7-Segment Circuit Diagram

 

As illustrated in the schematic diagram above, the LEDs making up the segment-display connect up to the microcontroller board digital pin1 through to pin7 via the current limiting resistors. The dp segment-pin connection is left out for we are not implementing any decimal point display in this project.

Likewise, the two switches connect to p8 and p9 respectively, with the pins’ resistors in the pull-up mode. The former increments the counter whereas the latter does the decrementing.

Power can be sourced to the board either via the USB Softcard; or via connecting an external power supply (between 7 – 12 VDC) to the VIN pin of the microcontroller board.

 

                      Step 3: Build The Source Code

The software program to run the project is as follows:

Segment_code

Let’s try to explore the code in a little more detail:

Working with the segment display might be a bit tasking code-wise for especially a newbie! But nothing to worry much about as the CloudX has really simplified the whole process, thereby abstracting the somewhat associated complex data manipulation from the end user. Here, we will be utilizing the segment library, as already indicated in the code, to ease off the work.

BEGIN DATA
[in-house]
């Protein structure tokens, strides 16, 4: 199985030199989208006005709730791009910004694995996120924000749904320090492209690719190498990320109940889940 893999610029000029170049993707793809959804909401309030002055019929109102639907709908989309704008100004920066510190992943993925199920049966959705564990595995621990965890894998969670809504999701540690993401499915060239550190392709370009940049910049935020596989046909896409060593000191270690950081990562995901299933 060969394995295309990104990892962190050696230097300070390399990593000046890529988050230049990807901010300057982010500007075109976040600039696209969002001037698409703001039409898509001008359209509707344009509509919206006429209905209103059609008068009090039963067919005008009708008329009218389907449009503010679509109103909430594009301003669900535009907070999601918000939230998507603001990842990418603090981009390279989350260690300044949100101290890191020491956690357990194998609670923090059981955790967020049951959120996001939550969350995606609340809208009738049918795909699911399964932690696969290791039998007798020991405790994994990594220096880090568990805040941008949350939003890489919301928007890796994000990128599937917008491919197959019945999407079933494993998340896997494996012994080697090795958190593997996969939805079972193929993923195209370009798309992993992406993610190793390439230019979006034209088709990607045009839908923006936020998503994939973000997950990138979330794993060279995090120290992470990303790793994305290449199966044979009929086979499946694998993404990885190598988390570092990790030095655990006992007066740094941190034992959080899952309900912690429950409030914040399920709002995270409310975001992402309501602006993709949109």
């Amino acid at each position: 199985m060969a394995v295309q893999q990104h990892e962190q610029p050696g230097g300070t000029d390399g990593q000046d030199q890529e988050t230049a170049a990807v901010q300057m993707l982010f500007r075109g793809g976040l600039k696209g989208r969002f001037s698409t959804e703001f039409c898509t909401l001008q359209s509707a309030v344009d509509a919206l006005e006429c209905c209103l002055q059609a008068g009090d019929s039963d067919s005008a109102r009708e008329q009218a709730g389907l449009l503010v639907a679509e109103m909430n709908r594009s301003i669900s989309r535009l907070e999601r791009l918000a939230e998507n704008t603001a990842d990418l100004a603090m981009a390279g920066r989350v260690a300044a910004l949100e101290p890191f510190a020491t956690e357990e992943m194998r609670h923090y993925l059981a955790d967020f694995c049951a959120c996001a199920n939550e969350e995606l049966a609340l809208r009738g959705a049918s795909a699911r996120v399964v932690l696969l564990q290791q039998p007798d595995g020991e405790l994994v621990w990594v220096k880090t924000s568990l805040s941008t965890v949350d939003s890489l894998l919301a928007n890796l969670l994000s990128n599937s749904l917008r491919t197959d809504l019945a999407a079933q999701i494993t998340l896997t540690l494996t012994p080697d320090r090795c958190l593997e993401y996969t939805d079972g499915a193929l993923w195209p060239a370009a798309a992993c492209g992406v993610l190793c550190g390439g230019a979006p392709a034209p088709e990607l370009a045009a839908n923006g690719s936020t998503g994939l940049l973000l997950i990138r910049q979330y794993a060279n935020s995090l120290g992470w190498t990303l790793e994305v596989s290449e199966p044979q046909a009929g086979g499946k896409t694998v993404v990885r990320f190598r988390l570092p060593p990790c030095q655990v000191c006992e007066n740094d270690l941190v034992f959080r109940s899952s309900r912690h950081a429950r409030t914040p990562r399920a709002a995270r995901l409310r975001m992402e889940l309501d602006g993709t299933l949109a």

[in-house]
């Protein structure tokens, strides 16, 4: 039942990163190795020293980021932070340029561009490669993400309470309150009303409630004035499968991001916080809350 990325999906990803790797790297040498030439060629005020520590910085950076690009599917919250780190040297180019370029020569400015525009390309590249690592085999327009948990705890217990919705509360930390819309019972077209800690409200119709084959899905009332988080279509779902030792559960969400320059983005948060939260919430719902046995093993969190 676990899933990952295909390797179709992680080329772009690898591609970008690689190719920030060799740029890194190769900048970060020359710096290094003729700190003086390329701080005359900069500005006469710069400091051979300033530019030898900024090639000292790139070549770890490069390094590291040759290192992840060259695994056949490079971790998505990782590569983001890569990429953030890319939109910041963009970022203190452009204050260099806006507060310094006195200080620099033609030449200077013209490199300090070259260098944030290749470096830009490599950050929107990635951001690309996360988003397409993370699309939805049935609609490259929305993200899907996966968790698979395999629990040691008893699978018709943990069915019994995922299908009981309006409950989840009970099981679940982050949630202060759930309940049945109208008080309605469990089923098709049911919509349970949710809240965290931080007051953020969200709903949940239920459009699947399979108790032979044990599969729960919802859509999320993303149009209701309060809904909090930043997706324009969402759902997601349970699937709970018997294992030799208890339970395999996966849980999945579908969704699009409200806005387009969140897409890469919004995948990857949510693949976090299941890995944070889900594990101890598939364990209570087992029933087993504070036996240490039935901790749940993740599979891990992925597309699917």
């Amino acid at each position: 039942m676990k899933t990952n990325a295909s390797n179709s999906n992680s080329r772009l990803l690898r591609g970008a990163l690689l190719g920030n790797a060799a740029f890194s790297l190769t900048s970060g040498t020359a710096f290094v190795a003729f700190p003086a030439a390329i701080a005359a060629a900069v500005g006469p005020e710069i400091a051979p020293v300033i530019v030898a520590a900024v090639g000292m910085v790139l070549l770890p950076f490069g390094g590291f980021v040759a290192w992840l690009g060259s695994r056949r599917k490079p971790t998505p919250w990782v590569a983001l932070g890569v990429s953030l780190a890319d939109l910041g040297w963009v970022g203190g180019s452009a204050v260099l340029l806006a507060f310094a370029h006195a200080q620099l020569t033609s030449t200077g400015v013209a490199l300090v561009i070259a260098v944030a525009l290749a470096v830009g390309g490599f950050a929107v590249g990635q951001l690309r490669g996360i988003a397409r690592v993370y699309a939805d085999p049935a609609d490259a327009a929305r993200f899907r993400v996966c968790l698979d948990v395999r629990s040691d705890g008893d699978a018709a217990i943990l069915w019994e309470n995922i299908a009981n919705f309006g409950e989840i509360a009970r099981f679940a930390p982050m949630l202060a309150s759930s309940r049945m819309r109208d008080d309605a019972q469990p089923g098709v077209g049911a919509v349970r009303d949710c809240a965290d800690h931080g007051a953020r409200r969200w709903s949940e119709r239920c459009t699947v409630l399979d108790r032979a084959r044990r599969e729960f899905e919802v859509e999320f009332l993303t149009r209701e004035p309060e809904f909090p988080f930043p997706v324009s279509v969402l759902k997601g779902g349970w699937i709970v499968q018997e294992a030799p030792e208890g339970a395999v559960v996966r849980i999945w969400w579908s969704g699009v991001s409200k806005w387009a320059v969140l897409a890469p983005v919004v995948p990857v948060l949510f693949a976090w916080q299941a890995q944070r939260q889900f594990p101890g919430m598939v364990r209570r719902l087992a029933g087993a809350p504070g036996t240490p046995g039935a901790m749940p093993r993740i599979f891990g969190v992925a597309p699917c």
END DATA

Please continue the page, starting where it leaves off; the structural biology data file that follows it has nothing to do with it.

7-Segment Array Setup

Since we are dealing with a digit display:   NumberOfDigit = 1.

The segment pin a through to pin g are interfaced with the microcontroller pin 1 through to pin 7 respectively. Thus:

segment Data Pins

Since the segment common pin is not interfaced with the microcontroller, thus:

Segment Scan Pins

The segment function-call seen in the set-up section of the code takes in as the parameters:

  • (i)   the segment common pin configuration
  • •    CCathode for the common-cathode’s
  • •    CAnode for the common-anode’s
  • (ii) and the rest of the other parameters we have already met in the declaration section.
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Thus:

Segment_setting(CCathode,NumberOfDigit,segmentScanPins,segmentDataPins);

 

 

                          Step 4: Compile The Code

At this stage, the source code is compiled accordingly to get a hex file that is to be loaded into the microcontroller later on.

For further details on how to compile the code into an executable (hex) file, you can refer to this link.